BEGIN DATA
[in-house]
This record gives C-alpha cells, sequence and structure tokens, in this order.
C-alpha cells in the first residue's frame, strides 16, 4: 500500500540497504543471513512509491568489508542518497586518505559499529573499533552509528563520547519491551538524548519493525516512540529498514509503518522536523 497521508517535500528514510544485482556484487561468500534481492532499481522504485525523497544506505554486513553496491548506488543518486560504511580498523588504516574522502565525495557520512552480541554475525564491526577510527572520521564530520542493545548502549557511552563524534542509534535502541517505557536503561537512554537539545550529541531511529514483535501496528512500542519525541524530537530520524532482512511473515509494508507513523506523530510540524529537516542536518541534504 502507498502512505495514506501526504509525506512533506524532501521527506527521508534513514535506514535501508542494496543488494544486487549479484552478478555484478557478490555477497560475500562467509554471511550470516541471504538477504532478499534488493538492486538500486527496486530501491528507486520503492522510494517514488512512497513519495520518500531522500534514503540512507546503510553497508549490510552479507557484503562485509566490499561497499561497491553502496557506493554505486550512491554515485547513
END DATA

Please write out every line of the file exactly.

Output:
[in-house]
This record gives C-alpha cells, sequence and structure tokens, in this order.
C-alpha cells in the first residue's frame, strides 16, 4: 500500500540497504543471513512509491568489508542518497586518505559499529573499533552509528563520547519491551538524548519493525516512540529498514509503518522536523 497521508517535500528514510544485482556484487561468500534481492532499481522504485525523497544506505554486513553496491548506488543518486560504511580498523588504516574522502565525495557520512552480541554475525564491526577510527572520521564530520542493545548502549557511552563524534542509534535502541517505557536503561537512554537539545550529541531511529514483535501496528512500542519525541524530537530520524532482512511473515509494508507513523506523530510540524529537516542536518541534504 502507498502512505495514506501526504509525506512533506524532501521527506527521508534513514535506514535501508542494496543488494544486487549479484552478478555484478557478490555477497560475500562467509554471511550470516541471504538477504532478499534488493538492486538500486527496486530501491528507486520503492522510494517514488512512497513519495520518500531522500534514503540512507546503510553497508549490510552479507557484503562485509566490499561497499561497491553502496557506493554505486550512491554515485547513